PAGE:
Friday, December 25, 2009
Midwinter Afternoon's Dream.
Afternoon naps are not a commodity that I can normally afford, not just for lack of time but for fear of being overtly distracted from my daily concerns by these short and potentially unsettling trips into the subconscious and the oneiric. Much like Hamlet, I am not worried about not being, but fear bad dreams. On awakening these will be remembered or not, but definitely affect my mood for the rest of the day in unpredictable ways. On Christmas Eve, by exception, I have the habit of laying down for a bit with a book after lunch, a postprandial practice that quickly leaves me unconscious or dozing on the edge. Some kind of Proustian phenomenon or shamanic trance must then occur, because when I eventually come by my head is full and I start to write. And this I must do almost immediately, on pain of forgetting everything otherwise. These pieces usually fit the format of private letters to my Dad, and generate a few variations and re editions to suit my other epistolary seasonal needs: Letters to My Family, Letter to my Best Friend, my Not So Best Friend, all the way down to the messages to other more utilitarian acquaintances, i.e. my business contacts. Never up to now have I blogged any of this material on the web. Take it for what it is -a momentary vision- and make what you like of it.
A photo’s true value must by definition transcend the intention of the maker/taker. It is phenomenological in nature. Any photographic meaning results from the image happening, and not from it being made. Anything intentional could have been produced by other means and is thus not truly, purely, photographic. Anything that couldn’t be produced by other means is partly unintentional, accidental, a gift of the process itself and of chance. Chance only works when it is left enough room to happen, so the best photographer is not someone who seeks to be most in control, but the one who knows how to let things run their course and happen in photogenic conditions of his choice, leading to the unexpected and the unusual: a revelation of sorts. He or she will be rewarded with the best shots, not to feel proud about them but grateful. Given the framework of intentions and will, the discipline of hard work and the long hours put in, the technique and the knowledge of light, nothing interesting really happens without a measure of happy chance/divine intervention. This you could call the Ghost of Photography and imagine it maybe as an hermaphrodite angel with silver wings, a pagan deity – half thief half creator – whose presence fills all those in the know with longing and awe. We can all court its favours, be occasionally bestowed with some of its magic, but never really possess it.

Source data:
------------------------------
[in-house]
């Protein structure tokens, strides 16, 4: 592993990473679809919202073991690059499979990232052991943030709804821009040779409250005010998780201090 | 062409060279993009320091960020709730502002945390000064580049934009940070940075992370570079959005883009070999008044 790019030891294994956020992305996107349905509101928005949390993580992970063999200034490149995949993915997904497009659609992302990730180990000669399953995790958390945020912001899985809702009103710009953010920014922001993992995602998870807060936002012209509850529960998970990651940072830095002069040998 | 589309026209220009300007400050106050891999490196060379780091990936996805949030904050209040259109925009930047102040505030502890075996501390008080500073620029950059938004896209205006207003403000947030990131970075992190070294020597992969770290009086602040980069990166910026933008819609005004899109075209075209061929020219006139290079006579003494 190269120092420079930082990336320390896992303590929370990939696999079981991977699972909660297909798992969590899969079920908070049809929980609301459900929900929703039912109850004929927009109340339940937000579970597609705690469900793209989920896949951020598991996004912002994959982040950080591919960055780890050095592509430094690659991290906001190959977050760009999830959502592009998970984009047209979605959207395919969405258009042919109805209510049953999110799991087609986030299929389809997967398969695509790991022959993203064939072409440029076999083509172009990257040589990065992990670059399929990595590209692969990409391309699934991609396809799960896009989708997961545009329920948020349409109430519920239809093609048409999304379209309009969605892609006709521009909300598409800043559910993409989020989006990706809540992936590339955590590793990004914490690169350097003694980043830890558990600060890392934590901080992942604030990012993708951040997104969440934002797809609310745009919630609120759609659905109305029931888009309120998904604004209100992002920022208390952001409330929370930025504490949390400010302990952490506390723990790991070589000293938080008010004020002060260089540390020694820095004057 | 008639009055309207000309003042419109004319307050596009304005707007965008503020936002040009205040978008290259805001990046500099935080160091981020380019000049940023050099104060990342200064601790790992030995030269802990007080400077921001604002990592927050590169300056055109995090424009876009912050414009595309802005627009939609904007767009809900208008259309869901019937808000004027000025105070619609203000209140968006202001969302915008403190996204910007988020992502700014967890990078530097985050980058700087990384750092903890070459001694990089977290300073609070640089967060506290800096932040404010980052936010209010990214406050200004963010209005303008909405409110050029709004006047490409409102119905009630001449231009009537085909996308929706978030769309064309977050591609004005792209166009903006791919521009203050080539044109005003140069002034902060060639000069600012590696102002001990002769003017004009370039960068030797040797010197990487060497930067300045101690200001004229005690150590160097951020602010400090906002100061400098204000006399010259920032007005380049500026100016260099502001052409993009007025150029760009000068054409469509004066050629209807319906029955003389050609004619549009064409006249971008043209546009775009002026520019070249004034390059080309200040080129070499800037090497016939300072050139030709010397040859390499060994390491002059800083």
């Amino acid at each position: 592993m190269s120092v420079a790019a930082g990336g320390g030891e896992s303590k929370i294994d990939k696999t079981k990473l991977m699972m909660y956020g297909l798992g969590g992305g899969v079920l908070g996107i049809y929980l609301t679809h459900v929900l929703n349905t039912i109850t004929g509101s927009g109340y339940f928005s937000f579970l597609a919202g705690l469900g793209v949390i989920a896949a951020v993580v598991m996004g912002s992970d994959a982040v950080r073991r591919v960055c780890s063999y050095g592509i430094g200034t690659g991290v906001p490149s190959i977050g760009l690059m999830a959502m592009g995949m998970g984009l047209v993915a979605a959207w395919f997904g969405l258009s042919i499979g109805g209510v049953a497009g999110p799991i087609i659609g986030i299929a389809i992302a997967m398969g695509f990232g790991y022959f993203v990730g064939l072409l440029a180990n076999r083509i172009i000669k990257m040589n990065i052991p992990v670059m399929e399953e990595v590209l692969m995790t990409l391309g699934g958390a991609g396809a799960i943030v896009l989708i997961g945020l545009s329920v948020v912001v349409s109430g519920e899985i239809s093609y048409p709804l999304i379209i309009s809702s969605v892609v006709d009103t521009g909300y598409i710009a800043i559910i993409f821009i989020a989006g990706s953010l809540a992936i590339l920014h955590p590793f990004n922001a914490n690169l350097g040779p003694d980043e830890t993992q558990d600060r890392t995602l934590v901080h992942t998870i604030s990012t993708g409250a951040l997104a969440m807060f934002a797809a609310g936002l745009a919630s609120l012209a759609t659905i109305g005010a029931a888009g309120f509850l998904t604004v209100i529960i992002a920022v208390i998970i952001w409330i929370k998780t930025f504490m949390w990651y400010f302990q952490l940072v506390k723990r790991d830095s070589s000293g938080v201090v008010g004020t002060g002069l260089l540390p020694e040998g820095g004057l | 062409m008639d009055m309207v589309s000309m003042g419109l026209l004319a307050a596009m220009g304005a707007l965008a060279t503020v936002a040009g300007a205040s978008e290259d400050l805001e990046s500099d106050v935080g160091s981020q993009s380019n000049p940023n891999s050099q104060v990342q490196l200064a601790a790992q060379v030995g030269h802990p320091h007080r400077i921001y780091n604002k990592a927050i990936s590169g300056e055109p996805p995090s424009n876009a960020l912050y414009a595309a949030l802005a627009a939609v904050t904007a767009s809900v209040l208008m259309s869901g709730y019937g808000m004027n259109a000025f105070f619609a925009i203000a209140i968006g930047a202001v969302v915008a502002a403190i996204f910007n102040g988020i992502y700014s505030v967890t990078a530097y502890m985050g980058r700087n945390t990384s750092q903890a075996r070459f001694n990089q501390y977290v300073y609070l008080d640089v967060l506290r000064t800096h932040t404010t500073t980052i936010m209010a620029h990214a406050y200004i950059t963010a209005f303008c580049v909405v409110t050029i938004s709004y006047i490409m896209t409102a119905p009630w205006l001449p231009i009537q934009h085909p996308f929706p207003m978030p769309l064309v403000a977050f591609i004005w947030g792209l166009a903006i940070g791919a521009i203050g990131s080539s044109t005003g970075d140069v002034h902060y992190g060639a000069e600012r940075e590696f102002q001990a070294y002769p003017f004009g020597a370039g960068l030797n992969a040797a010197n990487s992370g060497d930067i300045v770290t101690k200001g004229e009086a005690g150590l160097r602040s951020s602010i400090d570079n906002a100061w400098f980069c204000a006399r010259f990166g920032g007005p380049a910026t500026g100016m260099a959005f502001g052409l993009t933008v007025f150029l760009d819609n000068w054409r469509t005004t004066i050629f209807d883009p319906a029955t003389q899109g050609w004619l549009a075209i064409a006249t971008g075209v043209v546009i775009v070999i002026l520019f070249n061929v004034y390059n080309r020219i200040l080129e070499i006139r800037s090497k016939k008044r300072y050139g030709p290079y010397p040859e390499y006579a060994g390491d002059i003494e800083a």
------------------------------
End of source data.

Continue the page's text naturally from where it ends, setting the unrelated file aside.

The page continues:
photos: Paris Louvre, Istanbul, Antonio Canova (Amore e Psiche).